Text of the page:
The evidence is clear that Iran’s scope of influence is extending throughout the region, providing a bubble of control in several keys countries that leads right to the Mediterranean. These countries include #Iraq, #Lebanon, and #Syria. This expansion effort has led to criticism from various foreign leaders, who are calling for greater international intervention, not only with Iran’s regime, but within Syria.
One of these leaders is France’s foreign minister, Jean-Yves Le Drian, recently said that Russia and Tehran need to work with the UN Security Council to end the conflict in Syria. He also indicated that France could not accept the Iranian regime’s military expansion into the Mediterranean, as well as accused #Russia of failing to use its influence to push peace talks in Syria, as well as curb the violence in that country.
“The Iranian presence and the desire to make an axis from the Mediterranean to Tehran, (I say) no!” said Le Drian. “There is a Syria that needs to exist.”
Arab leaders have also argued that by fighting the Islamic State and supporting Assad with its military, the regime is projecting its power base across Iraq and Syria into Lebanon. Within Lebanon, Hezbollah has become a political party that acknowledges its financial ties to Iran and the Islamic Revolutionary Guard Corps (IRGC).
Tensions between Iran and France are continuing to increase, especially in light of French President Emmanuel Macron stating that Tehran should be less aggressive in the Middle East and also clarify its ballistic missile program.
At recent conference entitled “Explosive Conditions in Iran, Mullahs’ Regime in Crises”, which was held in Paris on December 16, Jacques Boutault, Mayor of Paris’ 2nd District, said, “Iran’s regime is trying to impose its control on the economy and political situation in Iraq. We need to ensure that they don’t succeed.”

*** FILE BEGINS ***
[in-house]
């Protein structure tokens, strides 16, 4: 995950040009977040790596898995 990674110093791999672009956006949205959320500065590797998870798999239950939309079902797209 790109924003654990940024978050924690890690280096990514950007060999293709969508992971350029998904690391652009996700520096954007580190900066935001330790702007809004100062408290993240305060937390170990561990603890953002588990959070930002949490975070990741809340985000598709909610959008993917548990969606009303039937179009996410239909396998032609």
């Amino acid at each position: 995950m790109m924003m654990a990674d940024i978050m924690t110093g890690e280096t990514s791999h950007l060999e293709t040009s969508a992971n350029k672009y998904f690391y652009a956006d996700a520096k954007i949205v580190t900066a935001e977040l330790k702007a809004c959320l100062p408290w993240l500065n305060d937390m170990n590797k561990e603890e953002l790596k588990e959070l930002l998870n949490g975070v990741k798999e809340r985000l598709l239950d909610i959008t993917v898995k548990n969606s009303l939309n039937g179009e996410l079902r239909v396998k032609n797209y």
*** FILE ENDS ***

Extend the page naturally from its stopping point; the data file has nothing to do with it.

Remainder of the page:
During this conference, it was highlighted that Iran’s efforts in Syria are part of a larger attempt to exert power throughout the region.
Le Drian has previously sought to avoid taking sides in the Middle East, and also has attempted to improve ties with Russia. Yet, there seems to be a shift happening to force the issue of ending the conflict in Syria. Paris has nuanced its approach to UN-led peace talks in Geneva, indicating that Assad’s departure from power shouldn’t be a pre-condition for negotiations.
“Iran brings its militias, supports (heavily-armed Lebanese Shi’ite group) Hezbollah,” said Le Drian. “Syria must become a sovereign state again and that means (a country) independent of the pressure and presence of other countries.”
Last week, Russian President Vladimir Putin and Syrian President Assad flew into Syria, where Putin ordered Russian troops to start withdrawing. However, Le Drian has been clearly indicating that Russia was not doing enough regarding Syria. At the same time, he has discouraged European nations from following the more radical and confrontational style of the current U.S. President and his administration.
“The main actors in this affair are Russia and Iran. They need to use their weight to lead a political solution with the other members of the Security Council,” said Le Drian. Referring to Assad, Le Drian said, “He is barbaric, but he is there, so we have to start the process that leads to a (new) constitution and elections under the UN. I struggle to imagine that populations who have suffered so much consider him part of the solution.”
One of the key military initiatives of #Iranian regime’s Islamic Revolutionary Guard Corps (IRGC) has been very active in Syria, along with other nations in the region. Calling for an end to the Syrian conflict means confronting the role of the IRGC, something the international community is finally waking up to.
“The international community has finally acknowledged the dangers and threats posed by the #IRGC albeit long overdue. These statements are a positive step forward but not sufficient to confront the increasing damages caused by this destructive force and the heavy price the nations in the region have paid because of western governments’ appeasement of the regime over so many years,” said Maryam Rajavi, President-elect of the National Council of Resistance of Iran (NCRI), at a conference held in Paris on December 16.
She also noted that if the regime was not so internally unstable, it would not have to engage in the various military campaigns going on throughout the region. The recent unrest inside Iran is just another sign that the regime is struggling to maintain its hold on the Iranian people, while its negative influence grows throughout the region.
As part of international efforts to curb the regime’s influence throughout the region, Rajavi noted that the international community needs to recognize the NCRI as a viable democratic alternative to the mullahs’ regime and support their efforts to restore #democracy to Iran. Doing so would allow the region, particularly Syria, to regain its stability.